Despite fears that avian influenza might deflate the tourism industry in 2004 as severe acute respiratory system did in 2003, Ministry of Tourism statistics obtained Wednesday show that tourist arrivals are up 21 percent from the same period last year.
Through the first three months of this year, 254,437 foreigners entered Cambodia, putting the country on pace to reach its long-standing goal of 1 million visitors in single year.
“Our country has not been affected by SARS or bird flu, either,” Nuth Nindeoun, secretary of state at the Ministry of Tourism, said Wednesday. “I believe we will definitely reach
1 million visitors in 2004, if there is no external problem.”
The tourism industry has enjoyed steady growth since 1994 when 176,617 visitors arrived in a single year, and reached its peak when 786,524 people visited the country in 2002.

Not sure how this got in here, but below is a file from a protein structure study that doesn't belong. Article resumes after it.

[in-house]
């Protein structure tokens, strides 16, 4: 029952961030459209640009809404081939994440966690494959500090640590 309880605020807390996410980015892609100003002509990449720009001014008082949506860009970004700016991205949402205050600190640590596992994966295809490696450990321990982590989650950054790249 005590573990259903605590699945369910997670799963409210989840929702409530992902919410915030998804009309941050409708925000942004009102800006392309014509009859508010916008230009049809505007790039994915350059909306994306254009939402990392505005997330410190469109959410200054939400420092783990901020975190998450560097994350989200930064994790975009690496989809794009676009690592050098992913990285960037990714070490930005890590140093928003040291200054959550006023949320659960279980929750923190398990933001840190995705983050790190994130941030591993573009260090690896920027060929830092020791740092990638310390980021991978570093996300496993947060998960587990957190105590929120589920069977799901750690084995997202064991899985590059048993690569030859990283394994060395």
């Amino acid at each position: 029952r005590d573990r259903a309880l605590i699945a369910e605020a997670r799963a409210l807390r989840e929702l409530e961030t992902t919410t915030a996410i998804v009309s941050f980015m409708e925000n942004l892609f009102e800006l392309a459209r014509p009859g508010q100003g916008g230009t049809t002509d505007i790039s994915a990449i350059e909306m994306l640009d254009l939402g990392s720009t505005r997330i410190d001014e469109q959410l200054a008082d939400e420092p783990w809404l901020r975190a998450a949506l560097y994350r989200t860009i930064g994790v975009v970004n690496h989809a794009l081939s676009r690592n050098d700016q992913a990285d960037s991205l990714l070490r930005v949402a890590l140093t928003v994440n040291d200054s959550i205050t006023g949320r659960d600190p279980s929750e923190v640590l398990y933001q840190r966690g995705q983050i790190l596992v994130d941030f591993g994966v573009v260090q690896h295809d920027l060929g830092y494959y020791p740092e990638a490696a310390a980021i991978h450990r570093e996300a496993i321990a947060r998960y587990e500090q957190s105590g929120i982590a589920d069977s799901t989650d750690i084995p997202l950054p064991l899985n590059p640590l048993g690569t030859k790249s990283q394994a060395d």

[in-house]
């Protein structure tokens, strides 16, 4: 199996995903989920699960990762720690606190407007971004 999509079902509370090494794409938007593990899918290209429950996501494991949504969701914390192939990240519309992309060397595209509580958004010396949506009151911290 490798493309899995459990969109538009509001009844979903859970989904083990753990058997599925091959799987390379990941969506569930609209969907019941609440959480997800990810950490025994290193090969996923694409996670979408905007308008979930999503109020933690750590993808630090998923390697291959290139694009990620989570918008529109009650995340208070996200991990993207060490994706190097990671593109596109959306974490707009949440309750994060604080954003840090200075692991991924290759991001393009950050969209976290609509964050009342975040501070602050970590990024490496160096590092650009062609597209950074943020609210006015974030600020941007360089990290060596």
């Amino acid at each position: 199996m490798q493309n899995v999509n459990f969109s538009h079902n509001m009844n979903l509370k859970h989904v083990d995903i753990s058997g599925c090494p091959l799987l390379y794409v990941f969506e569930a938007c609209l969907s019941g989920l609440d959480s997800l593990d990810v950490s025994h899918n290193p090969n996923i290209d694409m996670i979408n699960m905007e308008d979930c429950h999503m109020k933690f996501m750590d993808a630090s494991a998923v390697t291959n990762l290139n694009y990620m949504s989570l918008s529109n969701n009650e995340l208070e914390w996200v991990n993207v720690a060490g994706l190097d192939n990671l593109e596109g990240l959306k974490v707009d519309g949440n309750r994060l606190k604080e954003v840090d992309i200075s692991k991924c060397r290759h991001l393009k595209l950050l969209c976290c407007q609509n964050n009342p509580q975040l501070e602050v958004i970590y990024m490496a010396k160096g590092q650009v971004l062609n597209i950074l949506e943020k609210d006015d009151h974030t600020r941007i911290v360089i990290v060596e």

Optimistic, tourism officials then declared 2003 “Visit Cambodia Year” and predicted at least 1 million visitors.
But the triple whammy of SARS, the US-led war in Iraq and the anti-Thai riots all contributed to turning 2003 into a disappointment. The country welcomed fewer tourists last year than every other year since 1997, when factional fighting deterred visitors.
The tourist influx in the first four months of 2004 has increased revenues at Angkor Wat, according to statistics from the Apsara Authority.
About 150,000 tourists have traveled through the ancient temple complex so far this year, almost half as many as the 321,557 tourists who bought tickets to Angkor Wat in all of 2003. Apsara has already collected more than $4.3 million, just less than half of the nearly $9.5 million it collected in all of last year.
Most visitors in the first quarter came from Japan, Korea, the US, Britain and France.